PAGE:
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ibusinesslines.com July 16, 2018


Trump says likely to sign new healthcare order this week

12 October 2017, 07:54 | Erica Roy

Trump says likely to sign new healthcare order this week

Trump says likely to sign new healthcare order this week

President Donald Trump signed an executive order on Thursday to weaken the Obamacare law and make it easier for Americans to buy bare-bones health insurance plans, but the action faces possible legal challenges.

"President Trump is doing what I believe is the biggest free market reform of health care in a generation", Paul, who attended Thursday's signing ceremony at the White House, said. However, after Trump finished his remarks, he apparently forgot that he actually had to sign the order at his executive order signing, and made for the door. During an impromptu news conference, Trump told reporters he was looking to meet with Democrats and "see if I can get a health plan that is better still".

Trump has suggested before that he was eying an executive order that would allow individuals to purchase insurance across state lines through so-called health associations, which Republican Senator Rand Paul has advocated.

"To aggressively pursue association health plans is very much an attempt to undermine the markets in the Affordable Care Act", Ginsberg said.

"If you leave the sicker people on the exchanges, then premiums will rise more, and it gets you back to the possibility of a death spiral", said Alice Rivlin, a health policy expert with Brookings Institution. "They will get great competitive health care and it will cost the United States nothing", he said. But responding to concerns, the White House said participating employers could not exclude any workers from the plan, or charge more to those in poor health. White House officials said over time, the policies flowing from the president's order will give consumers more options.

The President's action also looks to expand the use of short-term insurance plans. And the White House said that such insurance "is not subject to costly Obamacare mandates and rules".


Trump took to Twitter on October 10 to blast Congress for failing to repeal the Affordable Care Act and announced that he will now take action on his own, the New York Times reported.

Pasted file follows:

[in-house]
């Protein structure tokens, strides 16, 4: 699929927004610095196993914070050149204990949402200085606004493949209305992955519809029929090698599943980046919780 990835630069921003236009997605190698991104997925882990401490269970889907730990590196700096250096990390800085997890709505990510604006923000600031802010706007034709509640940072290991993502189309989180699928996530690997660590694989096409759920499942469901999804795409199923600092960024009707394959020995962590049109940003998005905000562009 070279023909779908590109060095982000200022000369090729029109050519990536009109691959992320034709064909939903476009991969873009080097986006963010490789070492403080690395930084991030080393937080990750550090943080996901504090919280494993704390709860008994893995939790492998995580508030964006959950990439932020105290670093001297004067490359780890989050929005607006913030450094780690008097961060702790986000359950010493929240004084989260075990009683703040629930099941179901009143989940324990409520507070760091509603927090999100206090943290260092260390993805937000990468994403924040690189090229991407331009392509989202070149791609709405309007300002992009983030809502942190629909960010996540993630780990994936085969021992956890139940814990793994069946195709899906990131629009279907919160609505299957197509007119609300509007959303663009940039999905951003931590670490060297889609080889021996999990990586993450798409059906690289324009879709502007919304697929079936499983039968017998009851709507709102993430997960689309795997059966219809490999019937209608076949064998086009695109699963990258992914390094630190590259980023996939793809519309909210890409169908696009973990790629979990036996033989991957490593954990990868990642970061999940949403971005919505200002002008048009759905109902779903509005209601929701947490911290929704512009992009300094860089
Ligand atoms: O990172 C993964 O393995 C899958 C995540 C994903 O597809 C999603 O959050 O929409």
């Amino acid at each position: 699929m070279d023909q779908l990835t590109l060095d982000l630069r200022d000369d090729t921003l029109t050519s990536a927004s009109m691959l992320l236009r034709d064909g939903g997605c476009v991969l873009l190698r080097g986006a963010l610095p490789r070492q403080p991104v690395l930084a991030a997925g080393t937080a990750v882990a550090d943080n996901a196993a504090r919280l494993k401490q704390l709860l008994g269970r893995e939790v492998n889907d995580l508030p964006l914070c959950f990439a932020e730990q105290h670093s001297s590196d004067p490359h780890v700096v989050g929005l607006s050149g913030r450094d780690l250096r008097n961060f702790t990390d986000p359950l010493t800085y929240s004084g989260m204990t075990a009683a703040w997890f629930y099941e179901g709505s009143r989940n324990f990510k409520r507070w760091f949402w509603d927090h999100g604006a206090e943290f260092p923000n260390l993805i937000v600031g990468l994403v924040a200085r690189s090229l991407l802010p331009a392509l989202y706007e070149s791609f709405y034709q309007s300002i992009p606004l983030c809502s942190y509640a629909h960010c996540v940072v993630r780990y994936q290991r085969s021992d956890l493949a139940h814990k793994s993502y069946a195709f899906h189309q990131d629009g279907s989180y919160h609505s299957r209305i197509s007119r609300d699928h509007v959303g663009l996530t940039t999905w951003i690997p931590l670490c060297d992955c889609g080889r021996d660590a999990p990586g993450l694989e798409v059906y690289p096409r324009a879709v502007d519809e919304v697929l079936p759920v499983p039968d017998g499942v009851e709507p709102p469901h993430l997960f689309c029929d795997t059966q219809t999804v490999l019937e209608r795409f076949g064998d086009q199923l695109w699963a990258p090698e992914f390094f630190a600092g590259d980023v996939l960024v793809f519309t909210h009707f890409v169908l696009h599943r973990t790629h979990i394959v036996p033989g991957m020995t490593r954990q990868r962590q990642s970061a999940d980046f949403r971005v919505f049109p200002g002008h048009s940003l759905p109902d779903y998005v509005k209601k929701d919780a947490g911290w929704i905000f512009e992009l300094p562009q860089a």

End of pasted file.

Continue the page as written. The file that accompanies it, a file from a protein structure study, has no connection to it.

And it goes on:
"In 2018", it said, "more than 1,500 counties - almost 50 percent of all counties - are projected to have only one option on their individual insurance exchanges". The Post's Amy Goldstein reports the order will allow small businesses to form an association negotiate health benefits, called association health plans. These include the National Federation of Independent Business, the National Association of Wholesaler-Distributors and the National Restaurant Association. This was the law that created these health association insurance plans outside of federal and state regulations.

Association health plans "cherry-pick health groups", making it more hard for less healthy groups to find affordable coverage, the National Association of Insurance Commissioners told Congress this year. The department could give employers in the same industries more flexibility to offer group coverage across state lines, providing them with a broader range of policies at lower rates. Instead, the nationwide plans would be subject to the same federal oversight as large-employer policies. But association health plan policies would likely provide skimpier coverage since they would not have to adhere to all of Obamacare's protections. Also, they usually offer less comprehensive coverage. If a business has enough employees that require expensive health care, premiums for everyone in that workplace could be jacked up.

The Obama administration limited these plans' coverage to 90 days.

But they are generally exempt from the requirements to provide a specified package of benefits and to cover a certain percentage of the cost of covered services.



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